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What is Web 3.0? All you need to know to understand it!

Quick view of main differences between Web 1.0, Web 2.0 and Web 3.0.


Web 1.0Web 2.0Web 3.0
Despite only providing limited information and little to no user interaction, it was the first and most reliable internet in the 90s.Because of developments in web technologies such as JavaScript, HTML5, CSS3, etc., and Web 2.0 made the internet a lot more interactive.Web 3.0 is the next break in the evolution of the Internet, allowing it to understand data in a human-like manner.
Before, there was no such thing as user pages or just commenting on articles.Social networks and user-generated content production have flourished because data can now be distributed and shared.It will use AI technology, Machine Learning, and Blockchain to provide users with smart applications.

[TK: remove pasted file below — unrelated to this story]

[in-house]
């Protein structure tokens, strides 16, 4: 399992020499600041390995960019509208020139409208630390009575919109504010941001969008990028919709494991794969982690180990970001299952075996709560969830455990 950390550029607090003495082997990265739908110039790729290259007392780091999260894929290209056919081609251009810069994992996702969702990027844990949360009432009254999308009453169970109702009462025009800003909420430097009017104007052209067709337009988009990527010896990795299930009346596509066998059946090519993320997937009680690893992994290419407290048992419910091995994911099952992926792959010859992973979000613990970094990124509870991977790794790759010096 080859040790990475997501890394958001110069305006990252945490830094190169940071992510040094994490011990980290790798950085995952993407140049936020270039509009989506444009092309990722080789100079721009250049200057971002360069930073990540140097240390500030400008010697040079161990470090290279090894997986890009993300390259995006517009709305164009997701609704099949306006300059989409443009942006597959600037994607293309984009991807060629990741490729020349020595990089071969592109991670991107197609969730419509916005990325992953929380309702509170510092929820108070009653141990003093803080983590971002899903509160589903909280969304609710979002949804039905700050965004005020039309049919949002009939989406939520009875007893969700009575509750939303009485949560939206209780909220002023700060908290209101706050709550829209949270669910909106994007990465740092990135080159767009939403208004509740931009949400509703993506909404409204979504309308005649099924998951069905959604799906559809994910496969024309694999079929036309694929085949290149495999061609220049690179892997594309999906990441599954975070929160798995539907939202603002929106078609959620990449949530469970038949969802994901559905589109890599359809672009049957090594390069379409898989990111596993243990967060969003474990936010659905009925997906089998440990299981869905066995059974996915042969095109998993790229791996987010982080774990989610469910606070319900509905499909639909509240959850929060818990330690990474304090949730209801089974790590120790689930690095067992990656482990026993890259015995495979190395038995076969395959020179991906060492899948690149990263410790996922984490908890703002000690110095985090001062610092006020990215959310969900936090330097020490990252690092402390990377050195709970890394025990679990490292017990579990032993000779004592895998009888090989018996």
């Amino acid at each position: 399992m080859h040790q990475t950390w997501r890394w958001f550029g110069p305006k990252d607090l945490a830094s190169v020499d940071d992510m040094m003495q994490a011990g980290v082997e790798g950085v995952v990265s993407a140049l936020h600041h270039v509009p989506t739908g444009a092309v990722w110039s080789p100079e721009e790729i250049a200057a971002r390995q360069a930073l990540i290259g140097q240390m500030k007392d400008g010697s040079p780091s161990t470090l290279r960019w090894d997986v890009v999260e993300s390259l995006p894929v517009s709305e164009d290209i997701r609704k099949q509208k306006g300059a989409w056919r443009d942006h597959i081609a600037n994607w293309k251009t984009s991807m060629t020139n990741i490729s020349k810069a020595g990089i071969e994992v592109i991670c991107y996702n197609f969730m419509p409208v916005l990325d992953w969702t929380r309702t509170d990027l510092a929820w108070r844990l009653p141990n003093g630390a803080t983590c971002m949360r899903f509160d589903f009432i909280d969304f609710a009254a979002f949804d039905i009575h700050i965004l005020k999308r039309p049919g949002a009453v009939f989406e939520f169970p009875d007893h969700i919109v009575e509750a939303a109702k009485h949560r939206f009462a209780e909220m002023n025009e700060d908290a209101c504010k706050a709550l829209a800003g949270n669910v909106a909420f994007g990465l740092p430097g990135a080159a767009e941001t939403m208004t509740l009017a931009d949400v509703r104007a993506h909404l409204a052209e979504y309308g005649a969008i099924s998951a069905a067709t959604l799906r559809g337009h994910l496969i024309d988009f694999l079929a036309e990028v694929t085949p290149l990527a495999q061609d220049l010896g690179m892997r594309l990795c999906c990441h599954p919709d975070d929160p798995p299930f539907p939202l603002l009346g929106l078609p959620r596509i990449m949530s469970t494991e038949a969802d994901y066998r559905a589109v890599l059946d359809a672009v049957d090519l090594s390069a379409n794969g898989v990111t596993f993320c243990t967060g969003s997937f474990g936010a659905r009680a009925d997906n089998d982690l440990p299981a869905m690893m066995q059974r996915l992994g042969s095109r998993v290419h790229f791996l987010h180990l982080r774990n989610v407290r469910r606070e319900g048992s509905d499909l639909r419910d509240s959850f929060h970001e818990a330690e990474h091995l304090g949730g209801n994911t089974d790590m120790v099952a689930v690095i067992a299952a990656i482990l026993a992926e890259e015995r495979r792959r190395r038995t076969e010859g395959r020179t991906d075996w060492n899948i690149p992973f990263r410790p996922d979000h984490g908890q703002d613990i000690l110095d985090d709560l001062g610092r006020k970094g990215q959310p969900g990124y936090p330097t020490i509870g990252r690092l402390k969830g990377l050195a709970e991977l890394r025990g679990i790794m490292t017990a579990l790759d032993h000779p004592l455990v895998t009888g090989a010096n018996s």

Consumers struggled to locate valuable information in Online 1.0 since there were no algorithms to scan through websites.Many web inventors, including the Jeffrey Zeldman, pioneered the set of technologies used in this internet era.This will enable the intelligent creation and distribution of highly tailored content to every internet user.

Although it’s challenging to provide a rigid definition of what Web3 is, a few core principles guide its creation.

Web3 is decentralized: instead of large swathes of the internet controlled and owned by centralized entities, ownership gets distributed amongst its builders and users.
Web3 is permissionless: everyone has equal access to participate in Web3, and no one gets excluded.
Web3 has the appropriate payment methods: it uses cryptocurrency for spending and sending money online instead of relying on the outdated infrastructure of banks and payment processors.